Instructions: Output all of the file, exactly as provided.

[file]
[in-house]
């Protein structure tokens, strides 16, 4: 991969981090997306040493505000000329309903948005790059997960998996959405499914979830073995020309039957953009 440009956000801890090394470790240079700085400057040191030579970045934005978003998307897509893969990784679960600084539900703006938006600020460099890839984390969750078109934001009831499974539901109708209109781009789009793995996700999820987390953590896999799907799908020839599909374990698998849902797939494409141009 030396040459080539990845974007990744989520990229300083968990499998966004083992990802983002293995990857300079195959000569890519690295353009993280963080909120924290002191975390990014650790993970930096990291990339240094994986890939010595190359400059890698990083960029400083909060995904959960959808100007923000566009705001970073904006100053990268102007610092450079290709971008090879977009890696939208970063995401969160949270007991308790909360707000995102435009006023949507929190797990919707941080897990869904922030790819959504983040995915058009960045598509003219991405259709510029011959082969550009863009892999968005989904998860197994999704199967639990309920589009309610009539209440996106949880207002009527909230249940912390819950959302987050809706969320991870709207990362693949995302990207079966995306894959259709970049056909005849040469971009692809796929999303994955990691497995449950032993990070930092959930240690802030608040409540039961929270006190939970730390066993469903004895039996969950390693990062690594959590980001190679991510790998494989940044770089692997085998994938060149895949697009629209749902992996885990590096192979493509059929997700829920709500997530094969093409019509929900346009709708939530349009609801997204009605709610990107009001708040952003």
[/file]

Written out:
[in-house]
């Protein structure tokens, strides 16, 4: 991969981090997306040493505000000329309903948005790059997960998996959405499914979830073995020309039957953009 440009956000801890090394470790240079700085400057040191030579970045934005978003998307897509893969990784679960600084539900703006938006600020460099890839984390969750078109934001009831499974539901109708209109781009789009793995996700999820987390953590896999799907799908020839599909374990698998849902797939494409141009 030396040459080539990845974007990744989520990229300083968990499998966004083992990802983002293995990857300079195959000569890519690295353009993280963080909120924290002191975390990014650790993970930096990291990339240094994986890939010595190359400059890698990083960029400083909060995904959960959808100007923000566009705001970073904006100053990268102007610092450079290709971008090879977009890696939208970063995401969160949270007991308790909360707000995102435009006023949507929190797990919707941080897990869904922030790819959504983040995915058009960045598509003219991405259709510029011959082969550009863009892999968005989904998860197994999704199967639990309920589009309610009539209440996106949880207002009527909230249940912390819950959302987050809706969320991870709207990362693949995302990207079966995306894959259709970049056909005849040469971009692809796929999303994955990691497995449950032993990070930092959930240690802030608040409540039961929270006190939970730390066993469903004895039996969950390693990062690594959590980001190679991510790998494989940044770089692997085998994938060149895949697009629209749902992996885990590096192979493509059929997700829920709500997530094969093409019509929900346009709708939530349009609801997204009605709610990107009001708040952003």